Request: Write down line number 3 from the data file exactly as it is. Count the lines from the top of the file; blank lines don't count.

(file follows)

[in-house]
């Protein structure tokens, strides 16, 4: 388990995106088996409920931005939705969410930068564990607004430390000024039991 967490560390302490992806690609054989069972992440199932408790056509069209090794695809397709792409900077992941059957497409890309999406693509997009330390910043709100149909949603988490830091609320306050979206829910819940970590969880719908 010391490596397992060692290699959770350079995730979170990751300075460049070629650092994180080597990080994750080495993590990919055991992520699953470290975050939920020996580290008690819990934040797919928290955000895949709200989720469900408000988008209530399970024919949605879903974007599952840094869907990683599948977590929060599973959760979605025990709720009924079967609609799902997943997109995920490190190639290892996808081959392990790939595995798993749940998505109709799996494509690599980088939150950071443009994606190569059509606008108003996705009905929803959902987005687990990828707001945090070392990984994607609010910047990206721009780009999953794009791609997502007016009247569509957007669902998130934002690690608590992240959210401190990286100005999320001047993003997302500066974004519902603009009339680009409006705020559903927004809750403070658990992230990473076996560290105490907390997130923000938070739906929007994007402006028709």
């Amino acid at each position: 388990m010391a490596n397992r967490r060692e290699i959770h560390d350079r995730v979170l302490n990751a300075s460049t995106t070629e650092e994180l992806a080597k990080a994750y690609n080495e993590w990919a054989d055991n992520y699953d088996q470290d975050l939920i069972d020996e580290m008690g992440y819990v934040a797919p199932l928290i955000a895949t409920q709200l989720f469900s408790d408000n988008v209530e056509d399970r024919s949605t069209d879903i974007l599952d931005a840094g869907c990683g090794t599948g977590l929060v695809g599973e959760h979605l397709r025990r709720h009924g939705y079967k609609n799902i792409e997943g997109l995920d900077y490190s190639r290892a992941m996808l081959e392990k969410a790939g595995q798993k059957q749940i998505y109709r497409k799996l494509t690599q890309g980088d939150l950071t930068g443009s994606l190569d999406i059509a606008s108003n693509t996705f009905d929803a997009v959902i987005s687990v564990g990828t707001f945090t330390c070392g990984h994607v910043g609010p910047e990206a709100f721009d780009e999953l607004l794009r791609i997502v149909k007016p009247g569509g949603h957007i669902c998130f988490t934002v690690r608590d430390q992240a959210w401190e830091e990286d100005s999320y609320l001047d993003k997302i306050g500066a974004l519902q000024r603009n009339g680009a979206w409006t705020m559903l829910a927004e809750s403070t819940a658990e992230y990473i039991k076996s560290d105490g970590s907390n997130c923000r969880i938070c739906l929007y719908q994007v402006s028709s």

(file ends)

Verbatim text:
């Amino acid at each position: 388990m010391a490596n397992r967490r060692e290699i959770h560390d350079r995730v979170l302490n990751a300075s460049t995106t070629e650092e994180l992806a080597k990080a994750y690609n080495e993590w990919a054989d055991n992520y699953d088996q470290d975050l939920i069972d020996e580290m008690g992440y819990v934040a797919p199932l928290i955000a895949t409920q709200l989720f469900s408790d408000n988008v209530e056509d399970r024919s949605t069209d879903i974007l599952d931005a840094g869907c990683g090794t599948g977590l929060v695809g599973e959760h979605l397709r025990r709720h009924g939705y079967k609609n799902i792409e997943g997109l995920d900077y490190s190639r290892a992941m996808l081959e392990k969410a790939g595995q798993k059957q749940i998505y109709r497409k799996l494509t690599q890309g980088d939150l950071t930068g443009s994606l190569d999406i059509a606008s108003n693509t996705f009905d929803a997009v959902i987005s687990v564990g990828t707001f945090t330390c070392g990984h994607v910043g609010p910047e990206a709100f721009d780009e999953l607004l794009r791609i997502v149909k007016p009247g569509g949603h957007i669902c998130f988490t934002v690690r608590d430390q992240a959210w401190e830091e990286d100005s999320y609320l001047d993003k997302i306050g500066a974004l519902q000024r603009n009339g680009a979206w409006t705020m559903l829910a927004e809750s403070t819940a658990e992230y990473i039991k076996s560290d105490g970590s907390n997130c923000r969880i938070c739906l929007y719908q994007v402006s028709s």